May 7, 2018 – Ontario election leaders debate: The opening and closing statements from Wynne, Ford and Horwath – transcript (Maclean’s)

May 4, 2018 – Young people are paying attention to Ontario’s election (Toronto Star)

“Young people are twice as likely to believe that they can’t vote… In fact, any citizen can show up on voting day with valid identification to prove their eligibility on the spot.

“Millennials are far more likely (51 per cent) to say they lack enough information “to make an informed decision” at election time — compared to roughly one in three older adults (and only one in four seniors)… and are more than twice as likely as other adults to say they want access to more political reporting.”

In this election season young people may be more motivated, but they also know what they don’t know — and that they need to know more.

April 26, 2018 – An unimpeachable source lobs an unavoidable bomb into Ontario’s election Ontario’s auditor general says the Liberals’ deficit estimates are very wrong—which will affect every party running in the coming election (Maclean’s)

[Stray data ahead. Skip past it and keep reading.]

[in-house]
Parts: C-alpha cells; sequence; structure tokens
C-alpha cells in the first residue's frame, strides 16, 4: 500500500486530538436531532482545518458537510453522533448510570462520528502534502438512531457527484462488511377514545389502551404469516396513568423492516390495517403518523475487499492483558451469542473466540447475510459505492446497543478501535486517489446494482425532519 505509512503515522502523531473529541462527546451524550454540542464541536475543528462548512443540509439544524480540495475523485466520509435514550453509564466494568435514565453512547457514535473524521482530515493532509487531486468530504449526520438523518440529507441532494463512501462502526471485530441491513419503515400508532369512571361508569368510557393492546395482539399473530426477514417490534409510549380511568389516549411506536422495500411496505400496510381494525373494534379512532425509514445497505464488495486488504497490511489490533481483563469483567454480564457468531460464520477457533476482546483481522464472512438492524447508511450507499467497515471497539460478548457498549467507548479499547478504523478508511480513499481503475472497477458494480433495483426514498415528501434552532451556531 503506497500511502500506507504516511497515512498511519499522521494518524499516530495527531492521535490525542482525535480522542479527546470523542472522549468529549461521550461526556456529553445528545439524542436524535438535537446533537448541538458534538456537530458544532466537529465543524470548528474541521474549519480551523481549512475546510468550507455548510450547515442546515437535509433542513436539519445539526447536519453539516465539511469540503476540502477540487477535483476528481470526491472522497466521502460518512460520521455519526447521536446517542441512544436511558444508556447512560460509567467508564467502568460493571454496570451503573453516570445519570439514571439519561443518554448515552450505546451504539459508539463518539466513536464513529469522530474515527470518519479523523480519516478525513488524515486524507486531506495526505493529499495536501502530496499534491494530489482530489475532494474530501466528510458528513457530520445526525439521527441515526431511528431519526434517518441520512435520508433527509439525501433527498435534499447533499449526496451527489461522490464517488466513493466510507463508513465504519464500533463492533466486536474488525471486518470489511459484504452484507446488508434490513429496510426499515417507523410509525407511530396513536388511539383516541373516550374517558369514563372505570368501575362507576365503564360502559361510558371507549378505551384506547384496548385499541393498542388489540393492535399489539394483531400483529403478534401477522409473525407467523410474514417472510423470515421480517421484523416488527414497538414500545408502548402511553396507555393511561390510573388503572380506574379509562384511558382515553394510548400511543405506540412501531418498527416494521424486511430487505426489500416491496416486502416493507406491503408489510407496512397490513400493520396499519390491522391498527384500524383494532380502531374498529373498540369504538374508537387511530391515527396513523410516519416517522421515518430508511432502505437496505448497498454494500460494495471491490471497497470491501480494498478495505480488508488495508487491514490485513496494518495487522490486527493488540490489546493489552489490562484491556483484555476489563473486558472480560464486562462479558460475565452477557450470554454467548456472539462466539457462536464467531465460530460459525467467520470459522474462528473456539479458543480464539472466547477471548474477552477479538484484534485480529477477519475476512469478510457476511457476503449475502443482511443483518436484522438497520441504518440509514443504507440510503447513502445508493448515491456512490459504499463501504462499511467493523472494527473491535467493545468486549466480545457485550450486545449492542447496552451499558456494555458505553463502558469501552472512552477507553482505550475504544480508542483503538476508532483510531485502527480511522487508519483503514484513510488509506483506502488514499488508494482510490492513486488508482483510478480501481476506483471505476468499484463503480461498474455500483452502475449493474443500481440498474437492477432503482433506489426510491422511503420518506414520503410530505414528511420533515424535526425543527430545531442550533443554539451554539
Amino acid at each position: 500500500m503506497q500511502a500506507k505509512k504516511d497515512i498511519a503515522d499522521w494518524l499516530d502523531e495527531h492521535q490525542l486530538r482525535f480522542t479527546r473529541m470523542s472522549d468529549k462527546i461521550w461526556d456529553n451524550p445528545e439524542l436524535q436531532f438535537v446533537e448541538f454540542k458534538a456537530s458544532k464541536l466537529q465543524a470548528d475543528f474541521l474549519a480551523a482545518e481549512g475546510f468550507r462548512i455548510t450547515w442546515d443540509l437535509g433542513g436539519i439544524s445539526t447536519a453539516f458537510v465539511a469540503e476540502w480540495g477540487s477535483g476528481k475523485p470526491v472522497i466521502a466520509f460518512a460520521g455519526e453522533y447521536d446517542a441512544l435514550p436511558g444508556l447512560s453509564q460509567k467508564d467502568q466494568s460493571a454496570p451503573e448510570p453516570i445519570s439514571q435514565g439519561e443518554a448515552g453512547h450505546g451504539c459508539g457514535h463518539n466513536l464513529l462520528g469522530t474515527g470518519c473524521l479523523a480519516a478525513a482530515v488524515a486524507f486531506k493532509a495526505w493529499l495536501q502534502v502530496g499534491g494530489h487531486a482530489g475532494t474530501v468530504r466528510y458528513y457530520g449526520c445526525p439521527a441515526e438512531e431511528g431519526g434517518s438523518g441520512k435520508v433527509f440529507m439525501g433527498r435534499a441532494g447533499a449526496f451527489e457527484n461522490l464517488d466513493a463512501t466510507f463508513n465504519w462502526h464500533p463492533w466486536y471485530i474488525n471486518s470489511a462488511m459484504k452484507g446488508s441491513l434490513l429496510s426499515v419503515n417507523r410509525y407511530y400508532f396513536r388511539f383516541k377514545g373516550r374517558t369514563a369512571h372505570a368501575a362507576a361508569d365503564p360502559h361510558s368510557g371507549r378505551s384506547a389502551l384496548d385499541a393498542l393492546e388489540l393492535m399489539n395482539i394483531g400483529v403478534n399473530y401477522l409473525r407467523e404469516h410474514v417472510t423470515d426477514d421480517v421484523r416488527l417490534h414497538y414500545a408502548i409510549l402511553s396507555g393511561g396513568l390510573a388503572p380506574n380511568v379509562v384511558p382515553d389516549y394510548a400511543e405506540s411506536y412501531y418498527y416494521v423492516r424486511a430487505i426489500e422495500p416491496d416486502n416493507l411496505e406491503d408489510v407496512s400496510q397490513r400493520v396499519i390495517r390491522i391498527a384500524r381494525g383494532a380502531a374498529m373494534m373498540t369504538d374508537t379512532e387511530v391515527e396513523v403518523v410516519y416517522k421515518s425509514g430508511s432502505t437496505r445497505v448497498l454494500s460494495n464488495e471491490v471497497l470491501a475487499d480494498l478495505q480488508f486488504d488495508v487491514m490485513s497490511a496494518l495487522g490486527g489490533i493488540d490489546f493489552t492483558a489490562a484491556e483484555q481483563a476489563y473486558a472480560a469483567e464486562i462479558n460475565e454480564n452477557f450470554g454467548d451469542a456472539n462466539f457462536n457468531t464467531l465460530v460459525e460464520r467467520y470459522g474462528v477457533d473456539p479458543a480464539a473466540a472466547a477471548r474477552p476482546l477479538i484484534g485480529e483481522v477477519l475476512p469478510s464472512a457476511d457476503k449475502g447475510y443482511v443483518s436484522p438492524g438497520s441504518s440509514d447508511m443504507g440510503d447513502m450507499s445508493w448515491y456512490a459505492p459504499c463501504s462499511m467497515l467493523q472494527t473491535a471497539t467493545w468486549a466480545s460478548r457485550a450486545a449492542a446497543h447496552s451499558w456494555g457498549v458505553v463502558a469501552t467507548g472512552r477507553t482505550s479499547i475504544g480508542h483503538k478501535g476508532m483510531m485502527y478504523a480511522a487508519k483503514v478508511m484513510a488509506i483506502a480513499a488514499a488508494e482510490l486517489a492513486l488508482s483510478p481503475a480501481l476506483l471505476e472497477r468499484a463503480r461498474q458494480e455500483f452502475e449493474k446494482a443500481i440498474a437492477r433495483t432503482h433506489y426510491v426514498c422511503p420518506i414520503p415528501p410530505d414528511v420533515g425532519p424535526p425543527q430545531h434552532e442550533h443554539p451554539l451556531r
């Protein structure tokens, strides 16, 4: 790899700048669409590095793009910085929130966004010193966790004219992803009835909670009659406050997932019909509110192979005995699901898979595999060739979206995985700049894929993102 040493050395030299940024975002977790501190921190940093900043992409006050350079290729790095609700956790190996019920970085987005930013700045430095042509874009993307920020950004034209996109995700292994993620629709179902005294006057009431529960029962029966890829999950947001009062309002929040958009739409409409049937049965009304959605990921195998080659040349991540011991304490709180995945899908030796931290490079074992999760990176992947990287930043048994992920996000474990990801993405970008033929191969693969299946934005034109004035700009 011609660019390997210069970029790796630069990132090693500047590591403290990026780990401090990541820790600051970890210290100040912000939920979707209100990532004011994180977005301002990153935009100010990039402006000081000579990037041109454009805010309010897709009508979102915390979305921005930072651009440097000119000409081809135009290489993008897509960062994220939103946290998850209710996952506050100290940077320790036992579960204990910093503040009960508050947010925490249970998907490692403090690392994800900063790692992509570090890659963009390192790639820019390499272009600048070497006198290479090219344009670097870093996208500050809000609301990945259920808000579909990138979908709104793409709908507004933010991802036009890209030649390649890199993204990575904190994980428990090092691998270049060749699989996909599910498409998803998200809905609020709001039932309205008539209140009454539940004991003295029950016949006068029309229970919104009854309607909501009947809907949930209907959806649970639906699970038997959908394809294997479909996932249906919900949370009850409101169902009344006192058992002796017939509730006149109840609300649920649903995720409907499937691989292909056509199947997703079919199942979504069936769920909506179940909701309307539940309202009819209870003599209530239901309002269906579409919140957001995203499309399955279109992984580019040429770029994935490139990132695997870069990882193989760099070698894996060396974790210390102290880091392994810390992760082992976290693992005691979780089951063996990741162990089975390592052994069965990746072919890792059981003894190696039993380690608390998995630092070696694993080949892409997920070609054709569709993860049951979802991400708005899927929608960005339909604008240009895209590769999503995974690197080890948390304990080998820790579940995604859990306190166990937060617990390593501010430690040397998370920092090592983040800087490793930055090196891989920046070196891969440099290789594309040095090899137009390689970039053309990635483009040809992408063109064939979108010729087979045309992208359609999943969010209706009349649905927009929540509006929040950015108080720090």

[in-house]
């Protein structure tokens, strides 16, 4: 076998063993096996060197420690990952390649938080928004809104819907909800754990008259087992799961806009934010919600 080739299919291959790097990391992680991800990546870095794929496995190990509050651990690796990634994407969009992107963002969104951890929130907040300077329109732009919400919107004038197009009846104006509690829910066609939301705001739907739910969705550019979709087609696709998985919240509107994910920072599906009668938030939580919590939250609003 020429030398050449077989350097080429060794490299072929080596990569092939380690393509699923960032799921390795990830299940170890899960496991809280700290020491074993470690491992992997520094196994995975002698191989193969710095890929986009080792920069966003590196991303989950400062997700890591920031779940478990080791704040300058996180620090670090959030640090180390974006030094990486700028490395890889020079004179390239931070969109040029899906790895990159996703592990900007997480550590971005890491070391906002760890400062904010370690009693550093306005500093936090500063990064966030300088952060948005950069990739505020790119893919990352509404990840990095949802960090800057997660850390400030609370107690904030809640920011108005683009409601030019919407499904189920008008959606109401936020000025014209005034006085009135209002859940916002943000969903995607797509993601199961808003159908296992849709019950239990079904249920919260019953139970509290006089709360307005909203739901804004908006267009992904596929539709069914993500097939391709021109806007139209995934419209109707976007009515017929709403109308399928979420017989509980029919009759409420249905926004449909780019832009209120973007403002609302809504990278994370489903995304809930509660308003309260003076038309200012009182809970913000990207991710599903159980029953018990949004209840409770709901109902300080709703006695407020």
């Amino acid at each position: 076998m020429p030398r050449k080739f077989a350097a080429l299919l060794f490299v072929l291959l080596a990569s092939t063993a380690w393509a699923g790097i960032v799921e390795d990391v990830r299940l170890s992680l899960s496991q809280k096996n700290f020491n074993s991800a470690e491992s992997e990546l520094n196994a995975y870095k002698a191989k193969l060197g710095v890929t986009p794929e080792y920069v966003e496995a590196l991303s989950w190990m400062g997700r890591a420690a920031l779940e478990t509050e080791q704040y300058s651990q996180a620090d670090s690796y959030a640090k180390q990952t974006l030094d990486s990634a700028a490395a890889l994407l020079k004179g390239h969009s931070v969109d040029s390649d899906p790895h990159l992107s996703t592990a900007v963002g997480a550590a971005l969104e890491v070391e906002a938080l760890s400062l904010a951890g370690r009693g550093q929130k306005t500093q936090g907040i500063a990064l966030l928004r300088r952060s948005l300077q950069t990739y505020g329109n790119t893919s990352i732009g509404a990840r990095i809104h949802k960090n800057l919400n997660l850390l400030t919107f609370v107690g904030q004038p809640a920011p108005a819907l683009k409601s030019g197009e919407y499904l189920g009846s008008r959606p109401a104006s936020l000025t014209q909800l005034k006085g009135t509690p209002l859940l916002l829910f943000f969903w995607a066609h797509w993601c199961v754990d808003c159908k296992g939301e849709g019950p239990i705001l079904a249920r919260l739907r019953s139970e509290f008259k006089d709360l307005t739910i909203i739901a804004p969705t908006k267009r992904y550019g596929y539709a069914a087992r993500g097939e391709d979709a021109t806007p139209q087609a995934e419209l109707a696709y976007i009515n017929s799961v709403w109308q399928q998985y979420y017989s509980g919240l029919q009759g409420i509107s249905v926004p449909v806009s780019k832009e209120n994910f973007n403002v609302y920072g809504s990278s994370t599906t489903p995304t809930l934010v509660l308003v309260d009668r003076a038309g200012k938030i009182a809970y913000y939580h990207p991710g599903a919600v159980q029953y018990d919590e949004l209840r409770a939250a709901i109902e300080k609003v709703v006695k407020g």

April 25, 2018 – Auditor general’s report could spell trouble for all three of Ontario’s political parties  (Toronto Star)

March 10, 2018 – Doug Ford Named New Ontario Progressive Conservative Leader (Macleans)

March 7, 2018 – Government is always unfair to someone – it has to be (Northern Ontario Business)

March 6, 2018 –  Let 16-year-olds vote? Not a bad idea  (Toronto Star)

March 5, 2018 – Ontario election agenda: What you need to know for March 5 (TVO)

February 28, 2018 – Provincial leaders gather to discuss — not debate — democracy  (Toronto Star)

February 1, 2018 – Ontario PC leadership race is on: here’s how it shapes up. The battle to replace Patrick Brown will be short (CBC)